VIF was less than 3. Therefore, multicollinearity was considered not to be problematic. Type D personality factors [odds ratio (OR) = 2.8, 95% confidence interval (CI) = 1.3–6.1], HADS-Depression (OR = 1.1, 95% CI = 1.0–1.3), mSOFA (OR = 1.7, 95% CI = 1.3–2.2), Benzodiazepine (OR = 9.8, 95% CI = 2.4–40.3) and Propofol (OR = 1.1, 95% CI = 1.0–1.2) were associated with significantly increased DCDs (Table 2). This indicates that these factors were independently associated with prolonged acute brain dysfunction in the 7-day post-operative period. We also tested continuous values of SI and NA (which are components of Type D personality) independently as a sub-analysis NA (OR = 1.09, 95% CI = 1.03–1.15) and SI (OR = 1.05, 95% CI = 1.0–1.1) themselves were also associated with significantly decreased DCDs (Table 3) and NA and SI interaction was not significant. (OR = 0.9, 95% CI = 0.9–1.0) (Table 4).
Model 2 for DCDs included interaction between Type D personality and depressive symptoms, and this interaction was found to be significant (Type D personality×depressive symptoms: OR = 1.7, 95% CI = 1.2–2.2). (Table 2).
This interaction effect indicates that Type D personality moderated the association of depressive symptoms with DCDs; i.e., depressive symptoms had a deleterious effect in terms of prolonged brain dysfunction among Type D patients, but depressive symptoms were not associated with DCDs in non-Type D patients (Fig. 3).
The mediation analyses involved Type D personality (X; independent variable), depressive symptoms (M; mediator), and DCDs (Y; dependent variable) and were adjusted for the same covariate factors in regression modeling (Fig. 4). The analysis was performed according to Baron and Kenny’s method  as follows:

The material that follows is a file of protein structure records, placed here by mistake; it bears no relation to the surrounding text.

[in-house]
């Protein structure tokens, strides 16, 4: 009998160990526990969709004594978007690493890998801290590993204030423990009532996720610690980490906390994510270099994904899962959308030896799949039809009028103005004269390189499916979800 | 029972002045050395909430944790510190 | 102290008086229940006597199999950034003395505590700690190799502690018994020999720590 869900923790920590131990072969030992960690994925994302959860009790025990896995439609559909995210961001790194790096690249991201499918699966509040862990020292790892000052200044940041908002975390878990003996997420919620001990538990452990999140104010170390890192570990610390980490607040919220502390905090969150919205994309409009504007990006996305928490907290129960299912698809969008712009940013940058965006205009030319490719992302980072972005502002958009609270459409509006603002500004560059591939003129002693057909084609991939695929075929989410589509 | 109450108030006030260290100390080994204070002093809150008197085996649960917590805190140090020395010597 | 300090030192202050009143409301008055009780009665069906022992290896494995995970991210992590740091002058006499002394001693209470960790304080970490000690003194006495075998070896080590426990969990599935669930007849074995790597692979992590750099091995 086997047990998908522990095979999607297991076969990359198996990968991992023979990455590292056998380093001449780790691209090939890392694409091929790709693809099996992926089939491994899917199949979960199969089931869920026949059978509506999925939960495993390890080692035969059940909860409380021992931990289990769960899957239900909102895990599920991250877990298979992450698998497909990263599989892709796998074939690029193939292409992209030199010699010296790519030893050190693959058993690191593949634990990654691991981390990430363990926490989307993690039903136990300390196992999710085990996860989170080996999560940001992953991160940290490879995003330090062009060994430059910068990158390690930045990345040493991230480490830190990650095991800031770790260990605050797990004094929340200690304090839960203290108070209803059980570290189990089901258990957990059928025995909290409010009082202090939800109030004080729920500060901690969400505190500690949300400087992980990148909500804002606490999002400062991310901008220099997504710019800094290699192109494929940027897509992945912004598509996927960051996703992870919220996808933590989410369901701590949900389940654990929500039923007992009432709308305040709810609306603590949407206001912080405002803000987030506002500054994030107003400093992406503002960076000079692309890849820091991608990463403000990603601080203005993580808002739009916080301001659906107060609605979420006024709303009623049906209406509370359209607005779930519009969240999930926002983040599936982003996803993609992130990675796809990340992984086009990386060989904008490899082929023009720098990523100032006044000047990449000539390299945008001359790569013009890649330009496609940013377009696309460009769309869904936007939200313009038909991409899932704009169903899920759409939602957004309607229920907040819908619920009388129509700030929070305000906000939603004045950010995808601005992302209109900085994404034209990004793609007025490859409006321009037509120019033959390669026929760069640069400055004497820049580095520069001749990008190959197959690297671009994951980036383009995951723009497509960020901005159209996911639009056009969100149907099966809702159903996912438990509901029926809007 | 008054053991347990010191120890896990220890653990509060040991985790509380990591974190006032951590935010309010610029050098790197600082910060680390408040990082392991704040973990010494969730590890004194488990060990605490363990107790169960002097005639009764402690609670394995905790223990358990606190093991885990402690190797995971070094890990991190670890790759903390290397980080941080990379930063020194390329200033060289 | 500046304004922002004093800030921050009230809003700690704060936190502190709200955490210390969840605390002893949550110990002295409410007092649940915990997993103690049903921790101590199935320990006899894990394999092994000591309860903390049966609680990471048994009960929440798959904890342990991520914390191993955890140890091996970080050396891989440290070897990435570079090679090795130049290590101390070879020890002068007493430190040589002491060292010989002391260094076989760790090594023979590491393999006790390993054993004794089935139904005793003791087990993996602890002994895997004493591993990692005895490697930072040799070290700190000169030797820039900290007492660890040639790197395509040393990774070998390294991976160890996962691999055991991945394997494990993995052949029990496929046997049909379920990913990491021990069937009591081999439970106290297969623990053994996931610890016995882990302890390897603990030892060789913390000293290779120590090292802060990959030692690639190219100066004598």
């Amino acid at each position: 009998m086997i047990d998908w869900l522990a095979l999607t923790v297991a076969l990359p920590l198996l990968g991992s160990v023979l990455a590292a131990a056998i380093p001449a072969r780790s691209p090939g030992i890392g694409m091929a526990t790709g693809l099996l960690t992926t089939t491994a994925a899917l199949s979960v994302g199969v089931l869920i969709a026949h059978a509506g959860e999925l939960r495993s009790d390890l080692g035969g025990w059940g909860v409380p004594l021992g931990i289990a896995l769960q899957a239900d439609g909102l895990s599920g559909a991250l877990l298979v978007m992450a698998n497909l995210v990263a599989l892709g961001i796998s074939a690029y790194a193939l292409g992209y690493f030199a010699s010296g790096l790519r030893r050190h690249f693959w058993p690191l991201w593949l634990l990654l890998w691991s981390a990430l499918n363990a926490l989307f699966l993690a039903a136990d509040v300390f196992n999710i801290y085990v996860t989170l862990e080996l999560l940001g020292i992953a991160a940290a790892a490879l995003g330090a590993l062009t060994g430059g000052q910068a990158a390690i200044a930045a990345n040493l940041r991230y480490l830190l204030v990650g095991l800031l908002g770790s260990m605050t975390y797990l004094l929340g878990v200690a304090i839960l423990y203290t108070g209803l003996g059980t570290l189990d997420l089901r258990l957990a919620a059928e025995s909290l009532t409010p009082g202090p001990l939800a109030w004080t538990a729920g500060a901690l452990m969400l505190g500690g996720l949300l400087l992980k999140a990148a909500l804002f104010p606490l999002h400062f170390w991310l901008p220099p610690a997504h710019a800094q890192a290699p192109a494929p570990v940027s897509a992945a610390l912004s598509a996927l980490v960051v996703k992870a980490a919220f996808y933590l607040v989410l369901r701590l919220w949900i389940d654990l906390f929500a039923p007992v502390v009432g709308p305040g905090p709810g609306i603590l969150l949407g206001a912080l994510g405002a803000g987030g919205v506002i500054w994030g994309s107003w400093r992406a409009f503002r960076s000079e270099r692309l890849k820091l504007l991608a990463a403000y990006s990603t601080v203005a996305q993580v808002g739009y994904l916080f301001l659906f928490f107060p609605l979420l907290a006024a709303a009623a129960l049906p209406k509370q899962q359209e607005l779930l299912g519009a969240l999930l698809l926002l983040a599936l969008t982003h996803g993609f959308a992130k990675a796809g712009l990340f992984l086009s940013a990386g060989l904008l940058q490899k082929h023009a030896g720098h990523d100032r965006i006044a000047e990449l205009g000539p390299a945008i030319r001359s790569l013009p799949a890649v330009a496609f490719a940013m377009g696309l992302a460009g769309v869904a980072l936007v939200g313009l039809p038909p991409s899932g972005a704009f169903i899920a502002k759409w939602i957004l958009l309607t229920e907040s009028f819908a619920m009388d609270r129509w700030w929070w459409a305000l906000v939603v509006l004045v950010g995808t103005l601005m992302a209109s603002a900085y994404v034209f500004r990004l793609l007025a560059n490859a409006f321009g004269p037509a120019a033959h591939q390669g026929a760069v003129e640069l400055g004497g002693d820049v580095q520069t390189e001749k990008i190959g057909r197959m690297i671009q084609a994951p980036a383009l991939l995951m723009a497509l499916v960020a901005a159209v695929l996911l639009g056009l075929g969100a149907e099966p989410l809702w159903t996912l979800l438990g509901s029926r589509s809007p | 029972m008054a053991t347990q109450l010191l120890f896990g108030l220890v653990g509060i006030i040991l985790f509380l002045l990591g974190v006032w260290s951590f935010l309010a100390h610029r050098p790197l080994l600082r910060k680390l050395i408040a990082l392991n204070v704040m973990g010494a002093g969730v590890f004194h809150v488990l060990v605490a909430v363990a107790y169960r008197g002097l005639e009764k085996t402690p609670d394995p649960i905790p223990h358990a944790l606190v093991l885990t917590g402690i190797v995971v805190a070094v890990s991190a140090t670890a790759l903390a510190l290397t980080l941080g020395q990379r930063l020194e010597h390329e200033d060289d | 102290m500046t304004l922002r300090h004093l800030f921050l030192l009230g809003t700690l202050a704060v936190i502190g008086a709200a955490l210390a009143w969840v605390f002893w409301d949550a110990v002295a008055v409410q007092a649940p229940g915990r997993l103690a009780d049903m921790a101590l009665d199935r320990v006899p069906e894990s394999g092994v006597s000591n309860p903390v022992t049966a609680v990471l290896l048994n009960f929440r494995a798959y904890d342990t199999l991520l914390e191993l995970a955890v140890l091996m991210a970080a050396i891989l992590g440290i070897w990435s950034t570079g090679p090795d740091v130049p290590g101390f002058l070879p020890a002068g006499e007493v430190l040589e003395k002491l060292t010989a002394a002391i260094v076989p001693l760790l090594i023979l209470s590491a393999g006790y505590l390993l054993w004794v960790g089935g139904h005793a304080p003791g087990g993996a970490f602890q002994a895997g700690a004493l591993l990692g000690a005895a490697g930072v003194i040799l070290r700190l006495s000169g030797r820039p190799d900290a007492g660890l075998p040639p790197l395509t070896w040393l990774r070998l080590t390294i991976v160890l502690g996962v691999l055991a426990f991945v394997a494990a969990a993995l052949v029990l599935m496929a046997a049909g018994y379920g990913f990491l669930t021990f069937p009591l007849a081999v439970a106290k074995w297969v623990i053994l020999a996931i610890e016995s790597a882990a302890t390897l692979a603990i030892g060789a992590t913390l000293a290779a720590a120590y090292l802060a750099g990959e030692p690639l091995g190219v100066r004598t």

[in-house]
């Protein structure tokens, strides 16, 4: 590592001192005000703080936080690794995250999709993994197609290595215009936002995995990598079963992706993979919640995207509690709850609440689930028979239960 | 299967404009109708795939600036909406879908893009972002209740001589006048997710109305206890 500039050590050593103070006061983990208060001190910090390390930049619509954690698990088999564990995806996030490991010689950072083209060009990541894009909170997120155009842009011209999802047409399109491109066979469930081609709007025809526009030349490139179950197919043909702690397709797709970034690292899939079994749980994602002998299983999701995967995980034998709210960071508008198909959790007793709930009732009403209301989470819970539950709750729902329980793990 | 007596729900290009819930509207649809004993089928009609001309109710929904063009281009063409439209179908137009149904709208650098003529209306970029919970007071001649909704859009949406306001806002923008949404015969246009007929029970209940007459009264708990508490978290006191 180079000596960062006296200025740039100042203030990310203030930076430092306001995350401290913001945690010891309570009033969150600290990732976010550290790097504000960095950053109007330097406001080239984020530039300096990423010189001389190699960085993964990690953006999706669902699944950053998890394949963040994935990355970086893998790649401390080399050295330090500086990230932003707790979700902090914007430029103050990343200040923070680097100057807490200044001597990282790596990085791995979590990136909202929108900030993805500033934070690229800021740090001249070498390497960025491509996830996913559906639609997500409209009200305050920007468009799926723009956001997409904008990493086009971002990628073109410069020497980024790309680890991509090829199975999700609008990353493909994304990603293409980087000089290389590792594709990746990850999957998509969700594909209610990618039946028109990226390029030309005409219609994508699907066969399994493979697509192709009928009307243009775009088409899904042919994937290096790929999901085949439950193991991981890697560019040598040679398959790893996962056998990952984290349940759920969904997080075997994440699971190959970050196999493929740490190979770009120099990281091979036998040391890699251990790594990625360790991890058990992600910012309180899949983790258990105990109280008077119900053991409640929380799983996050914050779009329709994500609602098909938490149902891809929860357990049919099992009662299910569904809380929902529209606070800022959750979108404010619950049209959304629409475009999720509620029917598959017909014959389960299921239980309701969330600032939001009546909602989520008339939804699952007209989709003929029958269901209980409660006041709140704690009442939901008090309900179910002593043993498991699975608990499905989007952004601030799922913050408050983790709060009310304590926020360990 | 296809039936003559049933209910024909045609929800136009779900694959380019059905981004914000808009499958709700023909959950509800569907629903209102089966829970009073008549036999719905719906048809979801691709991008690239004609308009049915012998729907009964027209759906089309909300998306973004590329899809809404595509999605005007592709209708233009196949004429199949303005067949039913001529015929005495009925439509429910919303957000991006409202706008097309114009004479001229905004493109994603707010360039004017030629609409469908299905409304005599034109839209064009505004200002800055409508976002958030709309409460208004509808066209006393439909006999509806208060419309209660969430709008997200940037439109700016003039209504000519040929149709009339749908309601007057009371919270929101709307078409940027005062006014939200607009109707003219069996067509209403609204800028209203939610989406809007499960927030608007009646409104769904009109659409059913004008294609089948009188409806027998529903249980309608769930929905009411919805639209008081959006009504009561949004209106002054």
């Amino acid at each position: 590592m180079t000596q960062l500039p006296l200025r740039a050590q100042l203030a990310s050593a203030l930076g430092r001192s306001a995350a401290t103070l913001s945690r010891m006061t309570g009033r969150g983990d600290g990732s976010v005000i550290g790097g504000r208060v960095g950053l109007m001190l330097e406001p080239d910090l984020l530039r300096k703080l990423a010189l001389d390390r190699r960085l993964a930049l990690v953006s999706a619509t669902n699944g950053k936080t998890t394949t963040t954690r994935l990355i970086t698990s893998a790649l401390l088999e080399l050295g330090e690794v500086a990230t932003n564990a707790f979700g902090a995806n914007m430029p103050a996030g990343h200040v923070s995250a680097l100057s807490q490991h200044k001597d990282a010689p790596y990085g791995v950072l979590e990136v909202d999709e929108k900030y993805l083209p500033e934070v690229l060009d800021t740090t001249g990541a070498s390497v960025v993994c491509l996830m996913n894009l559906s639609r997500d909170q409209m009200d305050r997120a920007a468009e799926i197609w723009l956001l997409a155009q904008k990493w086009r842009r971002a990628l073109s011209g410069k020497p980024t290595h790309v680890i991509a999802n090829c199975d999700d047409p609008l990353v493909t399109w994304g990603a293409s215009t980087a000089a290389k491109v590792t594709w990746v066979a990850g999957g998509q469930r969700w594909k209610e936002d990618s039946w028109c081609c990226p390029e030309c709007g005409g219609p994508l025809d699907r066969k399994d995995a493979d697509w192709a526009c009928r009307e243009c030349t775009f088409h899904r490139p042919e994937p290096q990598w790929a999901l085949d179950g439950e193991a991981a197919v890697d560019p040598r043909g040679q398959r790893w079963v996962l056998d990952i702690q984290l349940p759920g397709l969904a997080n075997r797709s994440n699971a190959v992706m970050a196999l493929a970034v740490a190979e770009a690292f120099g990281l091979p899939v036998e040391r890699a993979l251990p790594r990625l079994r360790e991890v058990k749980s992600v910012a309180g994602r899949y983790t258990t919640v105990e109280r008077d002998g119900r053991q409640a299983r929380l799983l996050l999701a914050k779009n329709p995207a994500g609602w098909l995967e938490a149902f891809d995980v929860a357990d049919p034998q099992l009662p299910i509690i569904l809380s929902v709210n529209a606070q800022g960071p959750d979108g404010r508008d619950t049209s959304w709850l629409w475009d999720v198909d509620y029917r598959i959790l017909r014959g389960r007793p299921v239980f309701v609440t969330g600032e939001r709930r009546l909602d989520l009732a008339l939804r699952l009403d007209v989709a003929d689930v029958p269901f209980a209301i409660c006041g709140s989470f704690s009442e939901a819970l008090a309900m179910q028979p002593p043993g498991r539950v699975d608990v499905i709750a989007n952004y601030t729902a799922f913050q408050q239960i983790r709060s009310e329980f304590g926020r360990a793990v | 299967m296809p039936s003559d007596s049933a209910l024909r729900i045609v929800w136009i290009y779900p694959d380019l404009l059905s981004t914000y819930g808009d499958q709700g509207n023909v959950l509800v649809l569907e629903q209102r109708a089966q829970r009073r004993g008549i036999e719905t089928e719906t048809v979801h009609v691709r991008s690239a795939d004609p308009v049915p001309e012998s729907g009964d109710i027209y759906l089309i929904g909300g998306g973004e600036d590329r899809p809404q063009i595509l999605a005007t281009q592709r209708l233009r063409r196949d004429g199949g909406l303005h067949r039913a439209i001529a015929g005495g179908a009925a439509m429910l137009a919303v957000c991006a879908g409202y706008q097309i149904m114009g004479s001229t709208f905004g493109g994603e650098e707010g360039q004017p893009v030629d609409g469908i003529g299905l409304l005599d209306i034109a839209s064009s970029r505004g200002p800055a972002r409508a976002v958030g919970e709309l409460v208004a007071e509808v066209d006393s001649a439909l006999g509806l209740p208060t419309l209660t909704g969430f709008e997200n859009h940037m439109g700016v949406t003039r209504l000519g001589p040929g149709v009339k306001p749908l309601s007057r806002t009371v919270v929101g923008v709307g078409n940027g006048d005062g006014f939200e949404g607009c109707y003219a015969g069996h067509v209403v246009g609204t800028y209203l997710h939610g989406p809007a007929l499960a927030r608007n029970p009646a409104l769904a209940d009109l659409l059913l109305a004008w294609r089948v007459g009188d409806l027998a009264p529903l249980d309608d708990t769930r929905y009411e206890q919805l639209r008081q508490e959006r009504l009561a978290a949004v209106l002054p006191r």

・First, Type D personality (X) significantly predicts DCDs (Y) (β = 0.93; p < 0.01).
・Second, Type D personality (X) significantly predicts depressive symptoms (M) (β = 1.35; p < 0.01).
・Third, in regression analysis, both Type D personality (X) and depressive symptoms (M) are predictors for DCDs (Y) (β = 0.78; p < 0.01), (β = 0.109; p = 0.02).
・The subsequent Aroian test, which tests the statistically significant difference in results between univariate and regression analyses with respect to Type D personality (X) for DCFDs (Y), was significantly different (p = 0.04).
Based on the above analysis, our present findings show that Type D personality is an independent predictor of DCDs and that depressive symptoms had a partial mediating effect on the relationship between Type D personality and DCDs after adjustment.
The present study is the first to demonstrate that Type D personality patients experience longer acute brain dysfunction (measured as delirium/coma days) during 7 days after operation, after adjusting for severity and various predicting factors. Although a previous study had shown that the prevalence of Type D personality is relatively high (46%) in Japan among healthy subjects , the present study is the first to show that the Japanese prevalence rates are comparable to European cardiac surgery patients . One possible reason for the difference between the current findings and the previous Japanese study could be that the earlier study was conducted in the rural areas of Japan, which have a higher population of the elderly, thus inflating the prevalence of Type D personality.
Several previous studies showed that Type D personality was associated with depressive symptoms [21, 45] and these were in turn were associated with delirium [3, 46]. Our present results are in line with these earlier results but we differed in our methods by employing regression (including interaction) models and mediation modeling to analyze statistical significance within our findings that depressive symptoms have a partial mediating effect between Type D personality and acute brain dysfunction during the 7-day period after surgery.